"I kind of feel bad about that," added worker Tom Simpson of Kansas City.
The museum's official response has been positive about what was saved, and not hinged upon what has been thrown away.
"We sent in a team of curators to search the artistic content," said
Barbara Head, manager of development. "I'm confident we took what was
appropriate for historical or artistic purposes."
Head said she did not know the amount or value of the art the museum
kept, but she said the museum recognizes Paulina's talents and the
"This was a generous and remarkable gift," she said. "I couldn't be more pleased with it and we intend to use it well."
Whether retrieved by the museum or passersby, Paulina Everitt's works
included terracotta pottery she exhibited at the 1939 World's Fair in
Chicago. She also showed in St. Louis.
"She was good," said Paulina's nephew Robert H. Jones of Independence. "In this area she would have been one of the best."
Paulina's maiden name was Jones. She was a descendent of the Jones
family, who long ago surveyed the land that was to become Jackson
Robert H. Jones said he didn't know a lot of the details of the trust,
only that there was something in it about Bob leaving the property to
the art museum.
Jones and his wife, Chris, said they hoped much of the couple's life's
work could be saved and given to the area historical societies.
During the comings and goings at the property last week, neighbor and
historian Eric Fowler found in the trash a laminated photocopy of a St. Louis Post-Dispatch
newspaper, dated May 1, 1932. On the front page of the paper is
one of Paulina's exhibited paintings called "The Veteran."
"On Sunday (May 25) I was driving by and saw people carrying stuff out," Fowler said.
He talked to Strickland, the caregiver, for a while about what a shame
it was to have people digging old photographs and antiques out of the
"This is an untold love story bout people who gave their lives to art,"
Strickland said. "They have told us about who we are and where we are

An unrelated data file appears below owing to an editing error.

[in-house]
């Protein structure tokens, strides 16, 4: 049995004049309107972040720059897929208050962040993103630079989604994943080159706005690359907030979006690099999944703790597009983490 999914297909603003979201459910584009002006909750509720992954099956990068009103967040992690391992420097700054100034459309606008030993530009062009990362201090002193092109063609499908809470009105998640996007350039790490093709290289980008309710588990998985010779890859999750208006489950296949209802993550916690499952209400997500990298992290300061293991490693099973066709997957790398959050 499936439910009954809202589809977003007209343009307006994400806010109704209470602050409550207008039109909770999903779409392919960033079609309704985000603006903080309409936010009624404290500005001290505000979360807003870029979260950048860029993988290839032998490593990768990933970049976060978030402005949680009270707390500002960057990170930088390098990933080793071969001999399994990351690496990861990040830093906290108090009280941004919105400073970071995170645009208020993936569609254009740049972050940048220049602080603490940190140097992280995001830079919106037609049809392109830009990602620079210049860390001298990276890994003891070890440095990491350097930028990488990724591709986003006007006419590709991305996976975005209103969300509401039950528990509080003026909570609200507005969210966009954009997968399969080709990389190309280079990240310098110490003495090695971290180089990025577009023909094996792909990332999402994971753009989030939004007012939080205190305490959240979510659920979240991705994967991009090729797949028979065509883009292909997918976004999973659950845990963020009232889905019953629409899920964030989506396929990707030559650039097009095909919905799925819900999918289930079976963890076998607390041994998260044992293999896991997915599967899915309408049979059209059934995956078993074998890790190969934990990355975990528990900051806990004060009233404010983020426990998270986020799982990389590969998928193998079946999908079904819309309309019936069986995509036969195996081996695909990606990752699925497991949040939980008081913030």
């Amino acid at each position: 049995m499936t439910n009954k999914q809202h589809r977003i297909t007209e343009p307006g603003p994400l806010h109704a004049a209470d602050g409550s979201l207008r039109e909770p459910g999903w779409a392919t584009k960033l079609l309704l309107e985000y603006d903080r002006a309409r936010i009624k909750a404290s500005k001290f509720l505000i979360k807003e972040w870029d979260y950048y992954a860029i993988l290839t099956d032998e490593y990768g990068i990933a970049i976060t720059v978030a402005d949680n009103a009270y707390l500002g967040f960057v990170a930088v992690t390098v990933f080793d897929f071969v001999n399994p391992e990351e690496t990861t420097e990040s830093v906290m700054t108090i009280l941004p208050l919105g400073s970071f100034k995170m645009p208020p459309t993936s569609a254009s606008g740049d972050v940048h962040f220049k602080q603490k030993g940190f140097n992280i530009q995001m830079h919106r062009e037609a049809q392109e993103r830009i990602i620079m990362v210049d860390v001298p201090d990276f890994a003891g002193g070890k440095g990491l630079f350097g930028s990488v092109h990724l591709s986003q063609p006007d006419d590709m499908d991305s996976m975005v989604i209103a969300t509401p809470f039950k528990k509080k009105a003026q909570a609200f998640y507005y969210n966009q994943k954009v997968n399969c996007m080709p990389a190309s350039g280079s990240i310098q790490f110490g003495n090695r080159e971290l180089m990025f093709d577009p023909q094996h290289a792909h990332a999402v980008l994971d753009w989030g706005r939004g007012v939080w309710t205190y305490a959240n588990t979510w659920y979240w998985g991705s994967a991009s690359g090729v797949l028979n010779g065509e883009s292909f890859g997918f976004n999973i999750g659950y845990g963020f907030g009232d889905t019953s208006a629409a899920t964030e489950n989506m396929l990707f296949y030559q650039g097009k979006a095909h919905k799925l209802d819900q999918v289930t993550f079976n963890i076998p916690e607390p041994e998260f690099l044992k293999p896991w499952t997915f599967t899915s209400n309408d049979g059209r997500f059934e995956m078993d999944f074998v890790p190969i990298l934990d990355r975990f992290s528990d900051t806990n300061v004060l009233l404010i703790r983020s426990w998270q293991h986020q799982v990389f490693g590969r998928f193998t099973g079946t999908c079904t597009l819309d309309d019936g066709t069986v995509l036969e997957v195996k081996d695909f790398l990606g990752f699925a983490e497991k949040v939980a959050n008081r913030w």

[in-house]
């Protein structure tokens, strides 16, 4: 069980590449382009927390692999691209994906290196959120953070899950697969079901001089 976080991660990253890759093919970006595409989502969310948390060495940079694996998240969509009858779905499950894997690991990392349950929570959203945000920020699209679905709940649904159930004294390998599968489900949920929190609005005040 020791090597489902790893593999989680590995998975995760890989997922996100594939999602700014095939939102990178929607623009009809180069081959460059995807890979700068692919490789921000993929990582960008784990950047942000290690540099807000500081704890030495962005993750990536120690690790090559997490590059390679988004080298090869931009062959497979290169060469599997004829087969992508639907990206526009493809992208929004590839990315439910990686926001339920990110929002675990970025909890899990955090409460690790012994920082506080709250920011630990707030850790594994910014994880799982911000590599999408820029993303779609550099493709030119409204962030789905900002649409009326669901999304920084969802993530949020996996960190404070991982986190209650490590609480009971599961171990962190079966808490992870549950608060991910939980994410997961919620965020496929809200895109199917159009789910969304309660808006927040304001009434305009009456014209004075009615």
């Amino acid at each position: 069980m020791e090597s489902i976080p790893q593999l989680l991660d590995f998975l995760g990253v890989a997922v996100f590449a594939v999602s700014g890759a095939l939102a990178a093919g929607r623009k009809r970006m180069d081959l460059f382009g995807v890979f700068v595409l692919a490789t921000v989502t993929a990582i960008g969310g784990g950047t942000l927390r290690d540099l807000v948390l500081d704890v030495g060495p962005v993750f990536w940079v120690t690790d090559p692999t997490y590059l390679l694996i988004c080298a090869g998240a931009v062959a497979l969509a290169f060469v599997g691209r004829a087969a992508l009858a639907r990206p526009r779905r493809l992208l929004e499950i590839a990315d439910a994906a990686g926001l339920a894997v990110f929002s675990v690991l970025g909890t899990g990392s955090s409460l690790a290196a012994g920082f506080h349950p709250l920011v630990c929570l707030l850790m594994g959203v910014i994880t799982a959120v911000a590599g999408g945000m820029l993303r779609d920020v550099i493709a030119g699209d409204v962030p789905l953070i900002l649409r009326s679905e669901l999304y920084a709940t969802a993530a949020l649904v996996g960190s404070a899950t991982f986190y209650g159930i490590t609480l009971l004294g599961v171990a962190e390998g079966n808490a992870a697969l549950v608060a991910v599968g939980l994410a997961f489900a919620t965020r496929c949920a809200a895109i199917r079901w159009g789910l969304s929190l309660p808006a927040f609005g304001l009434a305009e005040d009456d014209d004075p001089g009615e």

In caring for Bob Everitt later in life, Strickland was probably the
best authority on Bob's life and his late wife's artwork. Her job
included archiving the mass quantities of Paulina's art in preparation
of the inevitable need for a destination.
"The Everitts had more of a complete history than anyone I've ever known," Strickland said.
Bob thought of her as a daughter, she says.
"It's painful for me," she said. "Life was every moment for Bob."
Strickland has hired an attorney to research the Everitt trust and
Bob's true intentions, as she believes he would have included her
"He promised me he would look after me in exchange for care," Strickland said.
That final wish was not written down on any formal document, Strickland
said, and as a result, it pained her to turn the keys over to the art
Almost ironically, one neighbor who wished to remain anonymous, removed
from the trash a photo album containing pictures of a retirement party
for Bob Everitt at the Nelson museum where he volunteered for many
"We see how these kinds of situations are inadequately handled," said
Inouye, the neighborhood association president, "By all of us."
Inouye said he talked with Strickland several times, before and after Bob Everitt's death, about preserving the home.
"Gwen was an excellent caregiver for the old man," Inouye said. "She
had everything categorized and ready to give out to the proper people."
Many of the folks removing things from the trash container and home last week said they have noble intentions for the works.
In the years to come, when Anderson, the artist from Pleasant Hill,
looks into the antique mirror she salvaged, she will see not only
herself, but an image of an artist she respects but never knew.
"I am going to restore this mirror as homage to a great woman," she